WAWOS turns 2!!
Posted Oct 16, 2019 by Jacquie Robison
On October 10, WAWOS celebrated its second birthday, and I spent time reflecting on the activity and the impact we've made together over the past two years. I looked through notes, reviewed minutes from board meetings and checked out photos from our inclusive mini-runway show at the fundraising luncheon we hosted in May. So much to be grateful for and still so much to do!
To mark the occasion of our nonprofit's birthday, I'm sharing some of the comments I made at that luncheon -- surrounded by friends and family whose support has been so powerful and important for me and my family.
<<When I became a mom, the notion that I would one day hear 'Your daughter has Cerebral Palsy' wasn't on my parenting roadmap. Sofia's diagnosis reminded me that we're our own mapmakers. And that means exploring new paths and finding new destinations. As I dug into this challenge of finding ways to celebrate my girl, I saw there might be a path to celebrate other children with physical differences and support their families. A path that led me here.
I didn't know much about Cerebral Palsy and neuromuscular delays, and as I educated myself, I realized that most of what I thought I knew was wrong. More than that though, I learned about the blind spots in my own thinking around physical difference. How I interacted with people who are otherly-abled. How important accessibility is...real inclusion and not just accommodation. These children -- like all children, want to be not just listened to, but heard. Not just looked at, but seen.
It has been such an instruction.
I've learned the importance of language for my child. The power of YET versus CAN'T. My husband and I tell our daughter, 'you're not yet able to do that' and the message she hears is 'keep trying...you'll get there'. Whatever 'there' looks like. But don't give up.
I've thought a lot about what it means to have not just a seat at the table, but to be dealt in to the game. To not assume that someone who looks like they might have difficulty doing something isn't interested in trying. In participating. Or being invited to participate.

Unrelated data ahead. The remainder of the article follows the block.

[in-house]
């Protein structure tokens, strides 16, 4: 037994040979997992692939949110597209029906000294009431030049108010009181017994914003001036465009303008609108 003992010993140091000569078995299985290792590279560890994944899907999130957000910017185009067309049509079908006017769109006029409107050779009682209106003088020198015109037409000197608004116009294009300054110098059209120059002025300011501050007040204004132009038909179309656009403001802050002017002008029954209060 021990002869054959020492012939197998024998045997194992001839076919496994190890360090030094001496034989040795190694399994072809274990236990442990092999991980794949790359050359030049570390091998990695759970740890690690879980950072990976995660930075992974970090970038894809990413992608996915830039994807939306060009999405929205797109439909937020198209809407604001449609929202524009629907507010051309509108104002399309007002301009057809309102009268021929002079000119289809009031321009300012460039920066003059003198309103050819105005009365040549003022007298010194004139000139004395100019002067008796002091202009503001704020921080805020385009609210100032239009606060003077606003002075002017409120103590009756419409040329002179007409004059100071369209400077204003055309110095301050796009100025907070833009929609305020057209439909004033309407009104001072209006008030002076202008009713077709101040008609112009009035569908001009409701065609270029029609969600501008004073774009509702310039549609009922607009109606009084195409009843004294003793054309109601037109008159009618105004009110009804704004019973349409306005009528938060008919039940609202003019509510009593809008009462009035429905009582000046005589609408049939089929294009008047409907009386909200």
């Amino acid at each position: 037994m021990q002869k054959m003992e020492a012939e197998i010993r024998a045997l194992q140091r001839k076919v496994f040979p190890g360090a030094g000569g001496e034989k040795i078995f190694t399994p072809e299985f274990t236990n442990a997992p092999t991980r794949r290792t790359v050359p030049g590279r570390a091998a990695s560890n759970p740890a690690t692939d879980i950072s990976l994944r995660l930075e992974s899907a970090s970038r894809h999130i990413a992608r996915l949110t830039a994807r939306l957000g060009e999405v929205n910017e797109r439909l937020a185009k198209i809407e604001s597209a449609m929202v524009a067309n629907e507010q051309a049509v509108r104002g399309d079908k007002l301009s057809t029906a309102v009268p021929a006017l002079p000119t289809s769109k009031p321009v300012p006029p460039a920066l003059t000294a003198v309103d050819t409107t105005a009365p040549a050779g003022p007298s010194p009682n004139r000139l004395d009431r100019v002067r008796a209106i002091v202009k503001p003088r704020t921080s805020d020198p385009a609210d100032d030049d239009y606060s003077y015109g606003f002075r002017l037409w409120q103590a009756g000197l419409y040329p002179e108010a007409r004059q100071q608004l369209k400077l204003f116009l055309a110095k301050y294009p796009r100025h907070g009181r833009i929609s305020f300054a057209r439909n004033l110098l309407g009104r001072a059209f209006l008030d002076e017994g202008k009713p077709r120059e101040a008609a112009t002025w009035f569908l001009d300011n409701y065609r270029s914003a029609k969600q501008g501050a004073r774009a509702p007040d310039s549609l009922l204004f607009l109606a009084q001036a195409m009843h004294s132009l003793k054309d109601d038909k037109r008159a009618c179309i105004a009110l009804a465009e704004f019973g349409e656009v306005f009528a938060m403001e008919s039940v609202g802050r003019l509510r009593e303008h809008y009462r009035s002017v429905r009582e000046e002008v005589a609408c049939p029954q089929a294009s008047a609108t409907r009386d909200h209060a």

I've reflected on my experience of being told that my daughter has Cerebral Palsy. Being told that she'd likely never step on her own. Receiving a laundry list of everything that may never be possible for her. And I thought, "we can do better for parents and families. We have to do better." My daughter isn't at this event today because she's on a 3-day, 2 night outdoor camping trip with her Third Grade Class. We're a long way from 'she might never walk independently.' And that's beautiful! WAWOS is working to build drafts of language to present to medical teams and therapists, so they can refer to it when delivering a diagnosis to a family. I want to disrupt how people perceive physical differences and change the narrative.
And, I want to thank you. All of you. In ways big and small, your support encouraged me to bring this idea of WAWOS to life. This beautiful community has committed to showing up, standing up and holding each other up. These things we're talking about are big issues and we aren't going to solve them quickly. But, we can start the dialogue now...with our kids and with each other. To understand how critical it is that we build a world where I'm encouraged to believe in my chid in the same way you're encouraged to believe in yours. That because my daughter may have to do things differently, doesn't mean she won't be able to do them or that she shouldn't have the opportunity. Disability is nothing more than a normal piece of human diversity. It shouldn't be treated as something less.>>
Thank you all for your belief of our mission of inclusion.